On Friday I went to a talk by Dr. Oktay Dumankaya, an archaeologist concentrating on ancient harbours, a branch of the study that doesn't get much attention. Underwater archaeology tends to publicise sensational finds of wrecks and their contents without telling us where these ships moored and how they were watered and provisioned. Dr Dumankaysa's research focuses mostly on breakwaters, the remains of which tell us how land and sea levels have changed over the centuries, which harbours had chained entrances and whether the harbours were busy in Classical, Hellenistic, Roman, Byzantine or all four periods. It is accepted that an ancient 'wave breaker' as breakwaters are called in Turkish, was at least 2 meters high as they acted as a continuation of the city walls to protect harbours from intruders; remains of the Gümüşlük breakwater are still visible (above). Imagine a 2 meter wall rising from the sea between the plant and the island in the picture below and as dusk fell a chain would be raised at the harbour entrance to the right, making the port of Gümüşlük (Myndos) completely secure.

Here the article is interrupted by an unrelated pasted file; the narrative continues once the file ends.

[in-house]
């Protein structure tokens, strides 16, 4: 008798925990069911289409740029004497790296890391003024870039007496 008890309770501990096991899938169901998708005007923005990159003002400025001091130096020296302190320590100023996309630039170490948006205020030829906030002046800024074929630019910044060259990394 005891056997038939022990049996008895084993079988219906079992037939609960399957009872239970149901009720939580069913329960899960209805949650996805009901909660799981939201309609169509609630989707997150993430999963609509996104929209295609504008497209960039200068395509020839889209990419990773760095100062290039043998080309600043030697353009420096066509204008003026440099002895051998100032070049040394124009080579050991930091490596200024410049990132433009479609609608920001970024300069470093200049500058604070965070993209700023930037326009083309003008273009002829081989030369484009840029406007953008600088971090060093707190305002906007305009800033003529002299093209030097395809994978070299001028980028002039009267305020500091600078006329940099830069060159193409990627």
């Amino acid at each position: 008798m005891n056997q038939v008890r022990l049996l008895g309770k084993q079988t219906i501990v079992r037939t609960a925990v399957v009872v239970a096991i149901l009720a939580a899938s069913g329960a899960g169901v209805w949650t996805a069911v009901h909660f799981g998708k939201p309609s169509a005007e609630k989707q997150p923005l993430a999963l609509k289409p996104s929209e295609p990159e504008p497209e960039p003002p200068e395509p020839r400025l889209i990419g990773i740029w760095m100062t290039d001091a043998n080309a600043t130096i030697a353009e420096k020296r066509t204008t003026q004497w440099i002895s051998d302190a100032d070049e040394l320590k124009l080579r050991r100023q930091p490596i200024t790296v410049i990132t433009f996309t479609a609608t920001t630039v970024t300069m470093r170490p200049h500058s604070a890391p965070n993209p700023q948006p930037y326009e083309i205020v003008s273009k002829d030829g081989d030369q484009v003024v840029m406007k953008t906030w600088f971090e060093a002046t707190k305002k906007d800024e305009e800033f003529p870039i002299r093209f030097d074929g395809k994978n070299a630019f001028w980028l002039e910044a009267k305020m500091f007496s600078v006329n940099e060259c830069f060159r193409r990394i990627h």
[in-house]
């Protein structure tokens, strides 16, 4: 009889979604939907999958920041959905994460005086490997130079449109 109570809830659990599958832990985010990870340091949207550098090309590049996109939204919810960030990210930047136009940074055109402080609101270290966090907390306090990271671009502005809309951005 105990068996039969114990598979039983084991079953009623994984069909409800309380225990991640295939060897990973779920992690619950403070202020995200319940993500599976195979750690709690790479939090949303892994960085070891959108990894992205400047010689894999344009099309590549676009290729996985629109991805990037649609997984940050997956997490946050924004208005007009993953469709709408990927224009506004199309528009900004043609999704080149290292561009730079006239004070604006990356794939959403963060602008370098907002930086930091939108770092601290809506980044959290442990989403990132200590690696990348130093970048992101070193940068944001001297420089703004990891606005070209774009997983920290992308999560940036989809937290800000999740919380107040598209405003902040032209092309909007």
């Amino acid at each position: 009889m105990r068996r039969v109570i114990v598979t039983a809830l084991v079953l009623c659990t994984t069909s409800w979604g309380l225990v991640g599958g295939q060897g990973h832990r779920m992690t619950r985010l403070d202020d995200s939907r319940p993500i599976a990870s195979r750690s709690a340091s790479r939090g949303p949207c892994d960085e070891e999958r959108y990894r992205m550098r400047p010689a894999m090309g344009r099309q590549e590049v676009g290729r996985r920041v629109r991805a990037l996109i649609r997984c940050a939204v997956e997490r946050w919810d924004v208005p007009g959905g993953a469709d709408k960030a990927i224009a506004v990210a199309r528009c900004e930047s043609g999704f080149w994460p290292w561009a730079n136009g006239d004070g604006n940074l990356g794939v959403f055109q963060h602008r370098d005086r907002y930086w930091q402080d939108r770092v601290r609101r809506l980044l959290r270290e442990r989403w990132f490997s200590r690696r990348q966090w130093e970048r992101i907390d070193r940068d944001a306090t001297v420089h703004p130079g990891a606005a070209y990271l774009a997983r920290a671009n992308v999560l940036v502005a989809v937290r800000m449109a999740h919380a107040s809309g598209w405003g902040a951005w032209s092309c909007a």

The breakwater on Çavuş Island, opposite Gümüşlük, is now 12 meters below sea level which suggests a sea level change of 14 meters over the centuries. Historical sources tell us that there were 500 earthquakes between 500BC and 500AD which explains why some harbours have sunk and some haven't. Many ancient breakwaters have been lost for mundane reasons. Skippers using a sustantial stone to tie up their yachts may have not realised that they were gradually tugging a 2000 year old relic into the sea. Dr Dumankaya has witnessed ancient submerged quaysides being dug up by hotel staff to save their customers toes or to embellish a garden wall and until all these harbours are given protected status, there is nothing to stop this happening.